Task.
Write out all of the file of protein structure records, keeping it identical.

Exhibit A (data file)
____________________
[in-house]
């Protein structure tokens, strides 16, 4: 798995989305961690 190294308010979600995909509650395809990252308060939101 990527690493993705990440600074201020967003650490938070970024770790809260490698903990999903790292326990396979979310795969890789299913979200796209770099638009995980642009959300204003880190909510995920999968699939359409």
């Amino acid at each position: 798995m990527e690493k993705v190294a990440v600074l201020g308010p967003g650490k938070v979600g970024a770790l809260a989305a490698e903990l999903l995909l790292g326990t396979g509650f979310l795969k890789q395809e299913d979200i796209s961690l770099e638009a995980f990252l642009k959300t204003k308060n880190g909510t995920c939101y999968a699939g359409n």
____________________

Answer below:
[in-house]
């Protein structure tokens, strides 16, 4: 798995989305961690 190294308010979600995909509650395809990252308060939101 990527690493993705990440600074201020967003650490938070970024770790809260490698903990999903790292326990396979979310795969890789299913979200796209770099638009995980642009959300204003880190909510995920999968699939359409």
């Amino acid at each position: 798995m990527e690493k993705v190294a990440v600074l201020g308010p967003g650490k938070v979600g970024a770790l809260a989305a490698e903990l999903l995909l790292g326990t396979g509650f979310l795969k890789q395809e299913d979200i796209s961690l770099e638009a995980f990252l642009k959300t204003k308060n880190g909510t995920c939101y999968a699939g359409n």